2 teaspoons instant coffee powder (I use Nescafe Blend 43 or 45; or Arabica… but feel free to omit, or substitute a preferred brand This helps enhance the flavour of chocolate and gives it a dark richness and depth.)
1) Cream the butter, sugar and cocoa powder together in a saucepan, the way you would if you were making cookies. If you are using coffee powder, you may add coffee at this point. If using granules I prefer to put it on the next step.
1.b) You have the option of turning this to chocolate tablea, by taking the mixture, rolling it into 1 inch size balls and refrigerating till solid. If making this for tablea, it’s best to use a glass or ceramic bowl. Each 1 inch ball will correspond to roughly 1 mug size serving.
2) When it is well blended, add milk and simmer at medium heat, mixing constantly. When it reaches a boil, lower the heat, add coffee powder and keep stirring till chocolate is of the thickness you wish it to be.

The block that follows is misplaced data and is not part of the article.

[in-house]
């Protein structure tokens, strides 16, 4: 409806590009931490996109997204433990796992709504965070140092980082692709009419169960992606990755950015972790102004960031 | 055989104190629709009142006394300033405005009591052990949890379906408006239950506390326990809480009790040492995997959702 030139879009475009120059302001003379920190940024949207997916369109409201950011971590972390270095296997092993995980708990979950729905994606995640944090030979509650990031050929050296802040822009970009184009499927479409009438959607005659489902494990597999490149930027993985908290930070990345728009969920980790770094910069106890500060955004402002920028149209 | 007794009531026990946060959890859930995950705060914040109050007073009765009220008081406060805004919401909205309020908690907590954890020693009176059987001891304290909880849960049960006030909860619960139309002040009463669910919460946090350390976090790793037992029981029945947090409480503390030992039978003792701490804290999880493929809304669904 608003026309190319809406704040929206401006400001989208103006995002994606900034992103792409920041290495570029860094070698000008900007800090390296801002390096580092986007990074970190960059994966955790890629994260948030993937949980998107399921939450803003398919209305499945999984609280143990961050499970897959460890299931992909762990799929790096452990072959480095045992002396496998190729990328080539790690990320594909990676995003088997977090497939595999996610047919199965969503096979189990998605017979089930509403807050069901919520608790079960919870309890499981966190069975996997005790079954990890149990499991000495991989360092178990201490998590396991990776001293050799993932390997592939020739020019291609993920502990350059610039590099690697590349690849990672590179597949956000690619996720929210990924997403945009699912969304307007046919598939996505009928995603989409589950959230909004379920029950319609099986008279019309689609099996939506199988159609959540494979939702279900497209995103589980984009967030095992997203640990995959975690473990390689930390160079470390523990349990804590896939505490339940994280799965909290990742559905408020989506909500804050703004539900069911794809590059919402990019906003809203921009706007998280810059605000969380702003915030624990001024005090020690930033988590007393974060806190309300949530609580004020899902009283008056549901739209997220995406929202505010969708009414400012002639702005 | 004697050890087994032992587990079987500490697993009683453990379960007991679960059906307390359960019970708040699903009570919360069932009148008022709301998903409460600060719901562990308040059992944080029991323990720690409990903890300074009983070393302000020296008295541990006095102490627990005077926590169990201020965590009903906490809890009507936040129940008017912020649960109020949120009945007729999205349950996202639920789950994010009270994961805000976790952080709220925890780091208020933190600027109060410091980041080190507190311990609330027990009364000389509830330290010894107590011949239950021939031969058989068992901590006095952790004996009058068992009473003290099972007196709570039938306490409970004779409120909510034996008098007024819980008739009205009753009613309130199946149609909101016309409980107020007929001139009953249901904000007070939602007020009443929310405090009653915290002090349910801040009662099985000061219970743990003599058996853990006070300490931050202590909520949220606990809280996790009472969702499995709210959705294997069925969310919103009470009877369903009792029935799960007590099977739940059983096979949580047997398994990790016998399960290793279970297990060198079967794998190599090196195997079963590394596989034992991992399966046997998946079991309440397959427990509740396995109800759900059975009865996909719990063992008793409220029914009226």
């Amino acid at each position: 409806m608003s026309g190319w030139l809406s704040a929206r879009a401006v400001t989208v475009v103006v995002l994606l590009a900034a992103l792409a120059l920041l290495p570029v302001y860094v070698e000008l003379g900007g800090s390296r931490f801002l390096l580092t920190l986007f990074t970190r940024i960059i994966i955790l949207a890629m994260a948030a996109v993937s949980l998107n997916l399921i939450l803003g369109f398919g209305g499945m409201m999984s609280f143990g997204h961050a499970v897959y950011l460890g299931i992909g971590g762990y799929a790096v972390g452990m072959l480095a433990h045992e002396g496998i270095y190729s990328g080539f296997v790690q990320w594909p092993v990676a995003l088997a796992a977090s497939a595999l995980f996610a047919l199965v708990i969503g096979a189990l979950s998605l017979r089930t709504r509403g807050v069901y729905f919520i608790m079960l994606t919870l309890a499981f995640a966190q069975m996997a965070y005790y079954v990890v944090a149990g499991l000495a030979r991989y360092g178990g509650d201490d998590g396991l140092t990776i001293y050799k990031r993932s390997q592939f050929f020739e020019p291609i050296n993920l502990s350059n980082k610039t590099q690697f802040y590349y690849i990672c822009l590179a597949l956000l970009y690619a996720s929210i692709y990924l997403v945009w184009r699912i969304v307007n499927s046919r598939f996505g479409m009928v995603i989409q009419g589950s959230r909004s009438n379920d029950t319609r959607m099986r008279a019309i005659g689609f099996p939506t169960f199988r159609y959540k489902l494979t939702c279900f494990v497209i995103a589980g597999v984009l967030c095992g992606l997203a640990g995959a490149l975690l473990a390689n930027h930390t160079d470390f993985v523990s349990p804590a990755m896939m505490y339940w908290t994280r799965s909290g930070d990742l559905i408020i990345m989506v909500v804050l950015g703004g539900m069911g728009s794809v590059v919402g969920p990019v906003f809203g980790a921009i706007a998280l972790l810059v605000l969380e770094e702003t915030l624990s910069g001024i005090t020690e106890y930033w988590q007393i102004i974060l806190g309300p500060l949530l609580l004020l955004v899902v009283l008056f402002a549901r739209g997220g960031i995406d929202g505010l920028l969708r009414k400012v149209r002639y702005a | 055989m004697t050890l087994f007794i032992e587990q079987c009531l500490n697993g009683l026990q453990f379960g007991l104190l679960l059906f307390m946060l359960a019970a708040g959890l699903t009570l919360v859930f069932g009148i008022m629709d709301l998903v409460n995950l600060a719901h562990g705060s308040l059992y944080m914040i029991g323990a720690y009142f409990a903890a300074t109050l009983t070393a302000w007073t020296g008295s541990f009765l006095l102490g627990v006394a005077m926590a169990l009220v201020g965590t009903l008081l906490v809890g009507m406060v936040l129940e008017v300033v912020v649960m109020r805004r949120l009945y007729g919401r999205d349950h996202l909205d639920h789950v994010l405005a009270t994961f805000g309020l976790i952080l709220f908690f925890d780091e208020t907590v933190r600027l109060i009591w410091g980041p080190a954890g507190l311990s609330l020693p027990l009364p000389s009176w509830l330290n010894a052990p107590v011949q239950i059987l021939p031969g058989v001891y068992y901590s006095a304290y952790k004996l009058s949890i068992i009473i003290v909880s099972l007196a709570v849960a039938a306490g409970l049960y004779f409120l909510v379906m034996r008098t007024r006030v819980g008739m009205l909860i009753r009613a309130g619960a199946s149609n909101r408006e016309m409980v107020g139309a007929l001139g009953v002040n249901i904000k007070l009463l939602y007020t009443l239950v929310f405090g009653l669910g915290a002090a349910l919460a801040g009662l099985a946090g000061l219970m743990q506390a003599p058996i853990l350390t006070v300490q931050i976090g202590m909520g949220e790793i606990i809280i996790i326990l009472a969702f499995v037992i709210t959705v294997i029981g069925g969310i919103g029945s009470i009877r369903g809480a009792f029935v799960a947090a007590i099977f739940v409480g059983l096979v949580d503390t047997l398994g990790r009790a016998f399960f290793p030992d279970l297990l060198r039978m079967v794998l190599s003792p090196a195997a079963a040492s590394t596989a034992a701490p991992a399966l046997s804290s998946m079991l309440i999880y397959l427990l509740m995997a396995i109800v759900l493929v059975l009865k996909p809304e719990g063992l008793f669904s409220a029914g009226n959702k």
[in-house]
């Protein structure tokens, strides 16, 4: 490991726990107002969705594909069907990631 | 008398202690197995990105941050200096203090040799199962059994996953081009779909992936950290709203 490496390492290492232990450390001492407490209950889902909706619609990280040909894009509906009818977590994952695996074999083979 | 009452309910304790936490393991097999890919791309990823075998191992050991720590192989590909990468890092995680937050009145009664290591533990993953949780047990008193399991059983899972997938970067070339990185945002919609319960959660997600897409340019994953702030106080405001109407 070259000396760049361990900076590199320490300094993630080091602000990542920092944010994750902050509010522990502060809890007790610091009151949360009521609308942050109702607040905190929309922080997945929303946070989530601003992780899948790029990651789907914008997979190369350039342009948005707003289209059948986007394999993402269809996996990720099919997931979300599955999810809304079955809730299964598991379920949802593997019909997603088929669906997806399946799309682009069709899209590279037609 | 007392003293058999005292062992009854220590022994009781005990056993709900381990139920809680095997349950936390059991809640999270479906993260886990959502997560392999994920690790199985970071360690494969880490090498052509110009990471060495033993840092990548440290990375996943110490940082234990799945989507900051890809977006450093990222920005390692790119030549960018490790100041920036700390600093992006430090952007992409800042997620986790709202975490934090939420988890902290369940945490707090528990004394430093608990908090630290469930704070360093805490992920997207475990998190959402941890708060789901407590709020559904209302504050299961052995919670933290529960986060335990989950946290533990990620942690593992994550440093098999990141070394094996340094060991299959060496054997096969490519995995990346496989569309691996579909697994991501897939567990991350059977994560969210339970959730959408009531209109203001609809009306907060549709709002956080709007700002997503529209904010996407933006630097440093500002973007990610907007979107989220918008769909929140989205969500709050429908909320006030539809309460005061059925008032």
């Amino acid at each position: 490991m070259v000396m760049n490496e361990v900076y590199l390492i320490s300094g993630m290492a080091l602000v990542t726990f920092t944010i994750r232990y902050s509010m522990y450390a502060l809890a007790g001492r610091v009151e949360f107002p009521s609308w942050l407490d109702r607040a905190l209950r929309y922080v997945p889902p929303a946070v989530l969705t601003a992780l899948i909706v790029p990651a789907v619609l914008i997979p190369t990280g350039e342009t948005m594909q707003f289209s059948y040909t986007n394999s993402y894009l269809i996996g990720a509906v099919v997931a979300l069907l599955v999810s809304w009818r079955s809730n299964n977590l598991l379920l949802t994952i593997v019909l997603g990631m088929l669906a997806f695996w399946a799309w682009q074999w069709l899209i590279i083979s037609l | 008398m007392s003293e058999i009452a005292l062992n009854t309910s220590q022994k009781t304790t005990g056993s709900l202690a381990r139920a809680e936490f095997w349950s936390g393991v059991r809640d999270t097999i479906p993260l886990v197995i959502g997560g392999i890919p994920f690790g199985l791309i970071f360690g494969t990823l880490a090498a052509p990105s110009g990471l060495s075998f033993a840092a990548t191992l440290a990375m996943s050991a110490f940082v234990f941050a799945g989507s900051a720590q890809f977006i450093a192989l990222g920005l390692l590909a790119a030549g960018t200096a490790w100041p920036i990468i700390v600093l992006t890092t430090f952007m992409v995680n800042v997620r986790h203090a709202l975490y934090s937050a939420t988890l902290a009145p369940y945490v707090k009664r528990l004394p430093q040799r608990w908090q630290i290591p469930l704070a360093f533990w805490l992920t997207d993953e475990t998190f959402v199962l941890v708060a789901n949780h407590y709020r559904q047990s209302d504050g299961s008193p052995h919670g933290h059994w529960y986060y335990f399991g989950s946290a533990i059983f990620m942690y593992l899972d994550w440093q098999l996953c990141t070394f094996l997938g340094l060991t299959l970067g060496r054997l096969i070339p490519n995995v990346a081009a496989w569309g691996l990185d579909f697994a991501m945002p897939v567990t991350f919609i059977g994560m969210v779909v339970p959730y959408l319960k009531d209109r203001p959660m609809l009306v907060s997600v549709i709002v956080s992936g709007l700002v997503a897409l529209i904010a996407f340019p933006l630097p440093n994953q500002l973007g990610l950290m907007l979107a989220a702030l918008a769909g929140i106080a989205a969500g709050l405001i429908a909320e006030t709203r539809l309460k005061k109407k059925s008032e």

2.b) If having made tablea, pour 1/2 cup milk or cream into a small saucepan and add tablea. Stir as the milk heats to melt the tablea. Prepare as above, diluting with milk until it reaches the thickness you want.
Serve at half-mug servings with toast for dipping, or add warm milk for drinking at each cup. Sinfully good. Makes roughly 4 mugs of undiluted chocolate. Chocolate may be reheated in microwave.
- Here where I live in the Philippines they sell butter in a brick cake that is equal to 1 cup butter / 250g of butter. Some brands go only up to 225g, but the one I use is 250g. I used salted butter. The butter takes place of the butter in melting chocolate if using melting / baking unsweetened chocolate or chips.
**I added the coffee powder so the chocolate tastes extra dark when dipped, out of preference. Taste the chocolate before adding coffee powder so you can adjust for preference in flavour.
Merry Christmas and Happy Holidays!